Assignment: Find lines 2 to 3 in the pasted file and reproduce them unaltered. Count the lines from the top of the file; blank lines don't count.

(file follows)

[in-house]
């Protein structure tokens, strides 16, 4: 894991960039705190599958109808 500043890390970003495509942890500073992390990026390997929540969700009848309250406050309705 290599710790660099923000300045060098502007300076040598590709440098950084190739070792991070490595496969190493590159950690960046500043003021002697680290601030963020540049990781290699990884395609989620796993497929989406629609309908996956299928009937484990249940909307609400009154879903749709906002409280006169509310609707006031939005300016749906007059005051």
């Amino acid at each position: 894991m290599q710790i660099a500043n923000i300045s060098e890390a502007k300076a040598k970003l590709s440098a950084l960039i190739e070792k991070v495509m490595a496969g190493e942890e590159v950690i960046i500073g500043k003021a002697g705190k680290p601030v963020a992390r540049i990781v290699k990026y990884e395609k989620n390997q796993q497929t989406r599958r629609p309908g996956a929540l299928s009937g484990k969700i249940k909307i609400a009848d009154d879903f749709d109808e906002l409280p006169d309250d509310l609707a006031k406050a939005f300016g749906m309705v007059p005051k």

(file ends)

């Protein structure tokens, strides 16, 4: 894991960039705190599958109808 500043890390970003495509942890500073992390990026390997929540969700009848309250406050309705 290599710790660099923000300045060098502007300076040598590709440098950084190739070792991070490595496969190493590159950690960046500043003021002697680290601030963020540049990781290699990884395609989620796993497929989406629609309908996956299928009937484990249940909307609400009154879903749709906002409280006169509310609707006031939005300016749906007059005051």
């Amino acid at each position: 894991m290599q710790i660099a500043n923000i300045s060098e890390a502007k300076a040598k970003l590709s440098a950084l960039i190739e070792k991070v495509m490595a496969g190493e942890e590159v950690i960046i500073g500043k003021a002697g705190k680290p601030v963020a992390r540049i990781v290699k990026y990884e395609k989620n390997q796993q497929t989406r599958r629609p309908g996956a929540l299928s009937g484990k969700i249940k909307i609400a009848d009154d879903f749709d109808e906002l409280p006169d309250d509310l609707a006031k406050a939005f300016g749906m309705v007059p005051k």